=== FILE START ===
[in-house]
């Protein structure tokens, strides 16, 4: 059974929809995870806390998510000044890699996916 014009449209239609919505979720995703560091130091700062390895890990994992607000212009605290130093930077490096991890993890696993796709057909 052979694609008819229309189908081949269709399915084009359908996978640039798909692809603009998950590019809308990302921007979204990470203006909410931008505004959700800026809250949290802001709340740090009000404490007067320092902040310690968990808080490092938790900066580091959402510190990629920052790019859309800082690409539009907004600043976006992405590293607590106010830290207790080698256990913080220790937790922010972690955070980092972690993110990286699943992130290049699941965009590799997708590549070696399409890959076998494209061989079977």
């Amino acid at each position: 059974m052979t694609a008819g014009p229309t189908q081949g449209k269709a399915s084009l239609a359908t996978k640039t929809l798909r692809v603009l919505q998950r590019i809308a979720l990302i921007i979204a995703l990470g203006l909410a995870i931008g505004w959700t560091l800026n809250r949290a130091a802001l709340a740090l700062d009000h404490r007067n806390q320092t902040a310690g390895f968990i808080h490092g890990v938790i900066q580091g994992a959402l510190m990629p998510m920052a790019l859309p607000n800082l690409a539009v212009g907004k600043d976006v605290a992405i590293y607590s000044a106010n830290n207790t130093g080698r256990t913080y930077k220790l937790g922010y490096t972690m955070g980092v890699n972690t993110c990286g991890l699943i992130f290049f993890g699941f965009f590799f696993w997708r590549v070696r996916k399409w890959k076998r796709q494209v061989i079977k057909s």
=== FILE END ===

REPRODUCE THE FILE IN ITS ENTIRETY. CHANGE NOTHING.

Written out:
[in-house]
């Protein structure tokens, strides 16, 4: 059974929809995870806390998510000044890699996916 014009449209239609919505979720995703560091130091700062390895890990994992607000212009605290130093930077490096991890993890696993796709057909 052979694609008819229309189908081949269709399915084009359908996978640039798909692809603009998950590019809308990302921007979204990470203006909410931008505004959700800026809250949290802001709340740090009000404490007067320092902040310690968990808080490092938790900066580091959402510190990629920052790019859309800082690409539009907004600043976006992405590293607590106010830290207790080698256990913080220790937790922010972690955070980092972690993110990286699943992130290049699941965009590799997708590549070696399409890959076998494209061989079977």
């Amino acid at each position: 059974m052979t694609a008819g014009p229309t189908q081949g449209k269709a399915s084009l239609a359908t996978k640039t929809l798909r692809v603009l919505q998950r590019i809308a979720l990302i921007i979204a995703l990470g203006l909410a995870i931008g505004w959700t560091l800026n809250r949290a130091a802001l709340a740090l700062d009000h404490r007067n806390q320092t902040a310690g390895f968990i808080h490092g890990v938790i900066q580091g994992a959402l510190m990629p998510m920052a790019l859309p607000n800082l690409a539009v212009g907004k600043d976006v605290a992405i590293y607590s000044a106010n830290n207790t130093g080698r256990t913080y930077k220790l937790g922010y490096t972690m955070g980092v890699n972690t993110c990286g991890l699943i992130f290049f993890g699941f965009f590799f696993w997708r590549v070696r996916k399409w890959k076998r796709q494209v061989i079977k057909s």